The NFL prizes versatility and in 2016, no one proved more capable of starring in multiple roles than Peppers, the most celebrated player at Michigan since the great Charles Woodson, still the only primarily defensive player to ever win the Heisman Trophy.
Earning snaps at 15 different positions on defense, offense and special teams, Peppers was an easy choice for the Paul Hornung Award as the nation's most versatile player and also was honored with the Lott IMPACT Trophy as the nation's top overall defender. The First Team All-American and Heisman finalist was the first player in Big Ten history to win three individual awards, being named the conference's Nagurski-Woodson Defensive Player of the Year, Butkus-Fitzgerald Linebacker of the Year and Rodgers-White Return Specialist of the Year.
In addition to the two national awards he received, Peppers was also a finalist for the Chuck Bednarik Award, Maxwell Award, Bronko Nagurski Award and Walter Camp Player of the Year Award and was a semifinalist for the Jim Thorpe Award.
The multi-talented Peppers finished third in both tackles (72) and all-purpose yardage (an average of 62.6 yards per game) for the Wolverines in 2016, while leading the team with 16 tackles behind the line of scrimmage, including four sacks. Dynamic with the ball in hands, Peppers averaged 6.2 yards per rush, 14.8 yards per punt return and 26 yards when fielding kickoffs, scoring four touchdowns on the season.
Peppers' ascent into college football superstardom was a hardly a surprise. He signed with the Wolverines as one of the more highly touted preps in the country and appeared ready to make an immediate impact before a series of leg injuries forced his redshirt after three games.
Peppers primarily played linebacker in 2016 but saw most of his action in the defensive backfield as a redshirt freshman a year earlier, recording 45 tackles (including 5.5 for loss) and 10 passes broken up. He also ran for 72 yards (on 18 carries), caught a career-high eight passes for 72 yards and served as a punt and kick returner, averaging 11.4 and 27.9 yards per return, respectively.
The decision to move Peppers closer to the line of scrimmage in 2016 was seen by some as an indication of weakness in coverage. In reality, it may have been a testament to Michigan's experience and talent in the secondary and relative lack of speed at linebacker. Showing the combination of instincts, aggression and remarkable athleticism scouts are searching for, Peppers is one of the true stars of the 2017 draft class, projecting best as a safety in the NFL.
STRENGTHS: Peppers possesses a compact, muscular frame and the easy athleticism that translates well to the NFL. Peppers is one of the most instinctive players in the country, showing terrific awareness and the closing speed to take full advantage of his awareness. He accelerates quickly, showing the quick-twitch burst to flash through gaps and close on ballcarriers and easily changes directions, possessing loose hips, greasy knees and flexible ankles to elude would-be blockers or defenders attempting to tackle him, alike. Peppers' agility and acceleration help him remain in the hip pocket of receivers, helping him project well to safety or even cornerback at the next level, should that be the need of his future NFL team. Despite his lack of ideal size for playing near the line of scrimmage, Peppers is a highly competitive and surprisingly physical defender, unselfishly taking on blockers to push ballcarriers toward the cavalry. Though he will occasionally come in too hot and leave himself off-balanced, Peppers is a very reliable open-field tackler, showing impressive closing speed and surprising pop with his hits. He wraps securely and does not back down from bigger ballcarriers, showing toughness and technique, alike, to limit yards after contact. Peppers is a natural with the ball in his hands, showing excellent vision, patience, elusiveness and acceleration as a returner. Though he only has one career interception, Peppers tracks the ball well and shows good hands, including the ability to pluck outside of his frame. Peppers possesses excellent straight-line speed. He won the 100-meter dash and the 200-meter dash at the New Jersey Meet of Championships as a junior and senior, becoming the second male in meet history to win both events in consecutive years, breaking the state record in the 200 meter dash with a time of 20.79 seconds in the championship meet as a junior.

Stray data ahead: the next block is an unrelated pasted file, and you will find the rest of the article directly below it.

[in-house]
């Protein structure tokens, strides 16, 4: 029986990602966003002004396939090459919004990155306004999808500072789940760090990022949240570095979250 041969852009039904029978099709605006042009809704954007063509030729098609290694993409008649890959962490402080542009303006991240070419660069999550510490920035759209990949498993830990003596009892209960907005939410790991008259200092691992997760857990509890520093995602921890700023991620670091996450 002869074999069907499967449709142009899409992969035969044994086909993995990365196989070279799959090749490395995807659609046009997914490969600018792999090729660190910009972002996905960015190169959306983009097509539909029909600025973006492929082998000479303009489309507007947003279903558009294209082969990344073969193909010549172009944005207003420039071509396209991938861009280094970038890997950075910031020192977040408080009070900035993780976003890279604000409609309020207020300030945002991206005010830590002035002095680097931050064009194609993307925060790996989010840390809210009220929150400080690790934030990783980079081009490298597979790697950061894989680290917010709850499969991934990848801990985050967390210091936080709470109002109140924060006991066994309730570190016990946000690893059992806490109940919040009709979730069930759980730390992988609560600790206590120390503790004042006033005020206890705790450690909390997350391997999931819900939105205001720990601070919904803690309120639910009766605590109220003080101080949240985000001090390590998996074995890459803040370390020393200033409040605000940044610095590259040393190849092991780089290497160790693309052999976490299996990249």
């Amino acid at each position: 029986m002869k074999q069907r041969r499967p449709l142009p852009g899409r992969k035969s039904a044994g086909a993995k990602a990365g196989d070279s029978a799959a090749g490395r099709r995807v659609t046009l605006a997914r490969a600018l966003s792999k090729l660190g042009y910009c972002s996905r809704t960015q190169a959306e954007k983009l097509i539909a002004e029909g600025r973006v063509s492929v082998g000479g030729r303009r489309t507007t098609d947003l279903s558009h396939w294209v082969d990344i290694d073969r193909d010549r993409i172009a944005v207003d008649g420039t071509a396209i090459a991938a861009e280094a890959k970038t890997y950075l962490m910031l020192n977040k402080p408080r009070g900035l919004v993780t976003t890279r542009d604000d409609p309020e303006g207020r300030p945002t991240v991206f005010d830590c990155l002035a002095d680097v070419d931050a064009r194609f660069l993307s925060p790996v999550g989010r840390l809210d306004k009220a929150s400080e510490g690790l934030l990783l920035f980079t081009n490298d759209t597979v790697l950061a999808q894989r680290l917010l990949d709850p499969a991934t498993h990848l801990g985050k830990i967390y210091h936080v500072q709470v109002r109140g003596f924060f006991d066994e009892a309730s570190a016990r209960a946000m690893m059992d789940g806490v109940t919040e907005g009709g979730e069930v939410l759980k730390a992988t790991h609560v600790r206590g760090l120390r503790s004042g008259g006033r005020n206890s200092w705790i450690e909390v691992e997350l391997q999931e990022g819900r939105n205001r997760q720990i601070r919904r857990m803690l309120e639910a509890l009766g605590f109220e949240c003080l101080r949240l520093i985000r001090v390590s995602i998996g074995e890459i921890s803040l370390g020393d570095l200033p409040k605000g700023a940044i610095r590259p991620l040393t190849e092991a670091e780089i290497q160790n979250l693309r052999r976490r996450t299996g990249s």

WEAKNESSES: Will be viewed by some as a tweener, lacking the bulk to remain close to the line of scrimmage, and has limited experience playing deep in coverage. He is surprisingly strong but is often reliant upon avoiding rather than taking on blocks and is knocked to the ground too often, struggling to recover when knocked off-balance. He is hyper-aggressive in pursuit, attacking the ball with such fervor that he leaves cutback lanes for savvy ballcarriers to exploit. This issue is exacerbated by Peppers' lack of ideal length, leaving him grasping at air as runners hesitate and let him run by. Despite his reputation as a playmaker, Peppers recorded just one interception (and one forced fumble) during his college career.
IN OUR VIEW: A wolverine personified, what Peppers lacks in size he makes up for with ferocity and speed. Michigan featured him on offense, defense and special teams and his NFL team would be wise to do the same as Peppers is a natural playmaker capable of starring in any number of roles, depending on the down, distance and creativity of his coaches.
COMPARES TO: Troy Polamalu, Pittsburgh Steelers (retired) -- Few players can match Polamalu's instincts, improvisation and flair for the dramatic but Peppers is close. He will occasionally frustrate with his over-aggressive style of play but like Polamalu, Peppers will make more big plays than he will ever surrender.